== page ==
While cutting your bills will require some sacrifice on your part, the results will be more than worth it. Here are 10 ways you can trim your monthly expenses.

Refinance your student loans

If your monthly student loan payment is too high, one option to lower it is to refinance your student loans. Through this process, you take out a loan from a private lender for the amount of your current loans. The new loan has a different interest rate, repayment term, and monthly payment. If you qualify for a lower rate or extend your repayment term, you could dramatically reduce your monthly bill.

For example, let’s say you had $35,000 in student loans at 7% interest, and had 10 years left in your repayment term. With those terms, your minimum payment would be $406.

If you refinanced that debt and qualified for a loan at 4% interest and extended your repayment term to 15 years, your payment would drop to just $259. That means you’d have nearly $150 extra in your budget each month.

Consolidate your credit card debt

If you have high-interest credit card debt, it can be difficult to dig your way out. Worse, juggling multiple minimum payments and due dates can be confusing, making it easy to fall behind. To streamline your payments and save money each month, consider consolidating your debt.

With this approach, you take out a personal loan for the amount of your credit card debt and use the loan to pay off the cards. Moving forward, you’ll have just one payment and one monthly due date to remember. Even better, you could get a lower interest rate, so more of your payment goes toward the principal rather than interest.

Negotiate your cellphone and cable bill

Between your cellphone and cable bill, it’s easy for these expenses to cost as much as a car payment. Thankfully, there are ways to reduce your bills.

Contact your cellphone carrier or internet provider and explain that you’ve been a loyal customer, but that the service is just too expensive for your budget and you can’t afford to keep paying it. Tell the representative that you’re looking at other providers to try and find a better deal.

Chances are, the representative will offer you a lower price and a better deal just to keep you as a customer.

Cancel unused subscriptions

The internet makes it easy to sign up for monthly subscriptions for streaming services and apps. While many of these services are low-cost, they can add up and consume a large portion of your monthly budget. You likely don’t even use all of the services that you pay for.

One way to quickly and easily cancel those unused subscriptions — and save a boatload of money — is to use a service like AskTrim.com. AskTrim scans your emails for subscriptions and identifies which ones you don’t use. It will notify you about what subscriptions you’re signed up for, and if you want to cancel, AskTrim will handle the process for you.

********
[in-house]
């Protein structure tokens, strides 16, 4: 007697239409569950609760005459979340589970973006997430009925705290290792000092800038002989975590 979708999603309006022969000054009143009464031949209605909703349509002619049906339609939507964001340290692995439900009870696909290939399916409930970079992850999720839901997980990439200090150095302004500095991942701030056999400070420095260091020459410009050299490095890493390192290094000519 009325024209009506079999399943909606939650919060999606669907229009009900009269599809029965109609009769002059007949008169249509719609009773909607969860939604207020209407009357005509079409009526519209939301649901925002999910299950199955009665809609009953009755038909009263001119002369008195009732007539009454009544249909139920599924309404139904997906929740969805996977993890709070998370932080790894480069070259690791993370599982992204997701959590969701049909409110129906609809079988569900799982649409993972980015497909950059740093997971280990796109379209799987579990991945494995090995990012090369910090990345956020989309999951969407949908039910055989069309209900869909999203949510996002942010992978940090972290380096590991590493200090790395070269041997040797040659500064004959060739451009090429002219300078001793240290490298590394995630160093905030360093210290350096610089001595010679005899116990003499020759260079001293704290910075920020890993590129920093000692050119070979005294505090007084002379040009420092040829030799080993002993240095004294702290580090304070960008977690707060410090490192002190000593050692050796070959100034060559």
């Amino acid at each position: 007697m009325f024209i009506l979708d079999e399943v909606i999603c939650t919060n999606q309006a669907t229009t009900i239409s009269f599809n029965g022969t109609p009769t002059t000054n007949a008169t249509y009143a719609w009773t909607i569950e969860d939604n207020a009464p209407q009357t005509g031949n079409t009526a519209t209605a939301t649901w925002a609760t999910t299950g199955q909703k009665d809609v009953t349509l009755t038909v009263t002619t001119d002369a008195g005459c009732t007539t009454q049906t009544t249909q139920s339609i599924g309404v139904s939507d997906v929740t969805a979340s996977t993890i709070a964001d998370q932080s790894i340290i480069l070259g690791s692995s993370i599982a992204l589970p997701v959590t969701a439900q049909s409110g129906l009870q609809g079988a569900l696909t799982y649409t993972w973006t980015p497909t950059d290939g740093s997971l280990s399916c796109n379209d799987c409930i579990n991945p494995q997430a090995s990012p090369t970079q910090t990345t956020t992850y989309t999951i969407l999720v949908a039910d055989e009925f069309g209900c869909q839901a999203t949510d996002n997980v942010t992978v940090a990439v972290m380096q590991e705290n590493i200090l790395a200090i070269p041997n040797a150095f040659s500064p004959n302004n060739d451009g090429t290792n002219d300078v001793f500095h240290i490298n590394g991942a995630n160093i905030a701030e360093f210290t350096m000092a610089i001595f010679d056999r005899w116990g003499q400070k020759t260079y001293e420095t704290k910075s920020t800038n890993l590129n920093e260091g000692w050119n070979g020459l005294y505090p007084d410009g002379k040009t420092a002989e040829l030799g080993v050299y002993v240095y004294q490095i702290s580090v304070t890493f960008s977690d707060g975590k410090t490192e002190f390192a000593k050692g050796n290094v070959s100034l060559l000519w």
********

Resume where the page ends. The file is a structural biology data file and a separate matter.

Cook at home

While eating out and services like GrubHub and Seamless are convenient (and tasty!), they can cost hundreds of dollars each month. You can save a significant amount of money — and get healthier — by cooking at home. Preparing your own meals and bringing your own lunch to work can help you save thousands over the course of a year.

Comparison shop for car insurance

According to insurance site The Zebra, the average cost of car insurance in the United States is $1,426 a year. However, you can reduce how much you pay each month by comparison shopping for a new insurance policy every year. Using a site like The Zebra, you can get offers from multiple insurance providers, making it easy to find the best deal.

Sign up for an income-driven repayment plan

If you have federal student loans and don’t want to refinance your debt, another way to reduce your payment is to sign up for an income-driven repayment (IDR) plan. With this approach, your loan servicer extends your repayment term and caps your payment at a percentage of your discretionary income. Some people will qualify for a payment as low as $0.

With an IDR plan, you’ll likely pay more in interest over the length of your loan than if you stuck with a standard 10-year repayment plan. But when you’re short on cash, it can give you some much-needed relief.

Eliminate banking fees

If you review your bank statements, you’ll likely see a list of fees, such as ATM fees. Over the course of a year, these fees can add up, eating up a significant portion of your bank account.

You can reduce fees by visiting only your bank’s ATMs, rather than the most convenient ATM near you. It will mean planning out your ATM visits more carefully, but the extra work is worth the amount of money you’ll save.

Negotiate your medical bills

Medical bills are one of the leading causes of bankruptcy. If you can’t afford your monthly payments, don’t give up hope; there may be a way to reduce your medical bills.

Contact the hospital billing department and explain your situation, emphasizing that you can’t afford the bills at their current rate. You may be eligible for a bill reduction or even balance forgiveness, cutting down or even eliminating your debt.

Refinance your car loan

If you have less-than-stellar credit, you may have been stuck with an expensive car loan with a high-interest rate when you bought your car. As your credit improves, you can ditch that pricey loan by refinancing your car loan.

When you refinance, you take out a new loan for the amount you currently owe, and use it to pay the loan off. If your credit score went up, you can qualify for a lower-interest loan and even change your repayment term, freeing up money in your budget each month.

Advertiser Disclosure: The products that appear on this site may be from companies from which MagnifyMoney receives compensation. This compensation may impact how and where products appear on this site (including, for example, the order in which they appear). MagnifyMoney does not include all financial institutions or all products offered available in the marketplace.

Kat Tretina
Kat Tretina |

Kat Tretina is a writer at MagnifyMoney. You can email Kat here